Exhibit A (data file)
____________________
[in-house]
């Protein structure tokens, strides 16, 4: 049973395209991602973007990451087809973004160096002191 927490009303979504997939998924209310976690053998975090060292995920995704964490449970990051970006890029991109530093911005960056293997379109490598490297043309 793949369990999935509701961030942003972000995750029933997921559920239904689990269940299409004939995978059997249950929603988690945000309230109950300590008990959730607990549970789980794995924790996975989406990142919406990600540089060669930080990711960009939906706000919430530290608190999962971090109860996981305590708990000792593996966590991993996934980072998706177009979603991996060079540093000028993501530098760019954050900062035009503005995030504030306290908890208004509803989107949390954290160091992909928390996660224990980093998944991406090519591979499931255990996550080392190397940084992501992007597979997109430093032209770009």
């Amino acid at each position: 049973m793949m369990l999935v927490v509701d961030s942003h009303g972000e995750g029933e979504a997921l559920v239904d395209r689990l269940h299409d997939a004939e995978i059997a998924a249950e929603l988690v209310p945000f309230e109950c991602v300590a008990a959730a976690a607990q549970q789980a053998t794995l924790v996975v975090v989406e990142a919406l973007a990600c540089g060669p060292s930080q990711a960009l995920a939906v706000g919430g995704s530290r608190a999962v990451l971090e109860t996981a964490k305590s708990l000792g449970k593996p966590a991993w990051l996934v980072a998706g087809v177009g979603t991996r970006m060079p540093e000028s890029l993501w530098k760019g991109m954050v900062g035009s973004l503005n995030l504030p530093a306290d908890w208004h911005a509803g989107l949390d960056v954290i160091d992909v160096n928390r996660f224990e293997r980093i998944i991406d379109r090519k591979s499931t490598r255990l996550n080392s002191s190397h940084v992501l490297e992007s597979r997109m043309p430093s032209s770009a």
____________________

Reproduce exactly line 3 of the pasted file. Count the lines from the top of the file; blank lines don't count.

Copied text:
């Amino acid at each position: 049973m793949m369990l999935v927490v509701d961030s942003h009303g972000e995750g029933e979504a997921l559920v239904d395209r689990l269940h299409d997939a004939e995978i059997a998924a249950e929603l988690v209310p945000f309230e109950c991602v300590a008990a959730a976690a607990q549970q789980a053998t794995l924790v996975v975090v989406e990142a919406l973007a990600c540089g060669p060292s930080q990711a960009l995920a939906v706000g919430g995704s530290r608190a999962v990451l971090e109860t996981a964490k305590s708990l000792g449970k593996p966590a991993w990051l996934v980072a998706g087809v177009g979603t991996r970006m060079p540093e000028s890029l993501w530098k760019g991109m954050v900062g035009s973004l503005n995030l504030p530093a306290d908890w208004h911005a509803g989107l949390d960056v954290i160091d992909v160096n928390r996660f224990e293997r980093i998944i991406d379109r090519k591979s499931t490598r255990l996550n080392s002191s190397h940084v992501l490297e992007s597979r997109m043309p430093s032209s770009a």